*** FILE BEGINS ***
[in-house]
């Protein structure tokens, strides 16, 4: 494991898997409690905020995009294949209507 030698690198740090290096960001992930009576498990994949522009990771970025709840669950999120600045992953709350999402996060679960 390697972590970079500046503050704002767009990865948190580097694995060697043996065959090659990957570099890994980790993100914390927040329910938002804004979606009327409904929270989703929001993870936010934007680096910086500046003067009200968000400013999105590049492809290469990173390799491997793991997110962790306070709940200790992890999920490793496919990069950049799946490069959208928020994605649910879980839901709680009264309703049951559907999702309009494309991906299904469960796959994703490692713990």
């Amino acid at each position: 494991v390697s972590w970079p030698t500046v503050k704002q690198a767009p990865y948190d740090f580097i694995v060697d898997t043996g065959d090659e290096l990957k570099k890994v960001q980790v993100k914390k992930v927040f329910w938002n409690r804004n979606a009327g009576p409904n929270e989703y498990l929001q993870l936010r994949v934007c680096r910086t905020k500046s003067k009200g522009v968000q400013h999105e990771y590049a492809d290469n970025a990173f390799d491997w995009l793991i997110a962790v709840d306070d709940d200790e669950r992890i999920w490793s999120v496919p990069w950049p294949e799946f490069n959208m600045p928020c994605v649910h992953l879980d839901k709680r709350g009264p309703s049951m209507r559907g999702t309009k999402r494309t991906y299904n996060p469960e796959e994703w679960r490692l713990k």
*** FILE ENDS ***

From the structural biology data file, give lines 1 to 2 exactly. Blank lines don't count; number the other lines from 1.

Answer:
[in-house]
């Protein structure tokens, strides 16, 4: 494991898997409690905020995009294949209507 030698690198740090290096960001992930009576498990994949522009990771970025709840669950999120600045992953709350999402996060679960 390697972590970079500046503050704002767009990865948190580097694995060697043996065959090659990957570099890994980790993100914390927040329910938002804004979606009327409904929270989703929001993870936010934007680096910086500046003067009200968000400013999105590049492809290469990173390799491997793991997110962790306070709940200790992890999920490793496919990069950049799946490069959208928020994605649910879980839901709680009264309703049951559907999702309009494309991906299904469960796959994703490692713990």